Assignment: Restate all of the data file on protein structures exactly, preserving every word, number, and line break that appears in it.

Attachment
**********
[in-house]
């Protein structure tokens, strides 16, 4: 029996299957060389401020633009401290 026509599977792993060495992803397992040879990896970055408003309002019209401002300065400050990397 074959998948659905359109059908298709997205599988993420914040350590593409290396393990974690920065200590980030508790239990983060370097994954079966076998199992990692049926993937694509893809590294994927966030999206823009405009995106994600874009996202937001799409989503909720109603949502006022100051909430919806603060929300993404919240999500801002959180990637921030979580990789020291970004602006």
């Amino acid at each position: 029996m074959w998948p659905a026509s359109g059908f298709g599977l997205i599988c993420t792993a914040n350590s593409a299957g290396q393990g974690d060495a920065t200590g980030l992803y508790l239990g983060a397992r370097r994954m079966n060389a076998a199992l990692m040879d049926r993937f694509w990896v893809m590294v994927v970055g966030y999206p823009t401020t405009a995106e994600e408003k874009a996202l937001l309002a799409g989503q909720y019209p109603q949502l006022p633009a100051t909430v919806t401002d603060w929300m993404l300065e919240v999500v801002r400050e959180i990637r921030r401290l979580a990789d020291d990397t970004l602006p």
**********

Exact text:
[in-house]
């Protein structure tokens, strides 16, 4: 029996299957060389401020633009401290 026509599977792993060495992803397992040879990896970055408003309002019209401002300065400050990397 074959998948659905359109059908298709997205599988993420914040350590593409290396393990974690920065200590980030508790239990983060370097994954079966076998199992990692049926993937694509893809590294994927966030999206823009405009995106994600874009996202937001799409989503909720109603949502006022100051909430919806603060929300993404919240999500801002959180990637921030979580990789020291970004602006």
């Amino acid at each position: 029996m074959w998948p659905a026509s359109g059908f298709g599977l997205i599988c993420t792993a914040n350590s593409a299957g290396q393990g974690d060495a920065t200590g980030l992803y508790l239990g983060a397992r370097r994954m079966n060389a076998a199992l990692m040879d049926r993937f694509w990896v893809m590294v994927v970055g966030y999206p823009t401020t405009a995106e994600e408003k874009a996202l937001l309002a799409g989503q909720y019209p109603q949502l006022p633009a100051t909430v919806t401002d603060w929300m993404l300065e919240v999500v801002r400050e959180i990637r921030r401290l979580a990789d020291d990397t970004l602006p």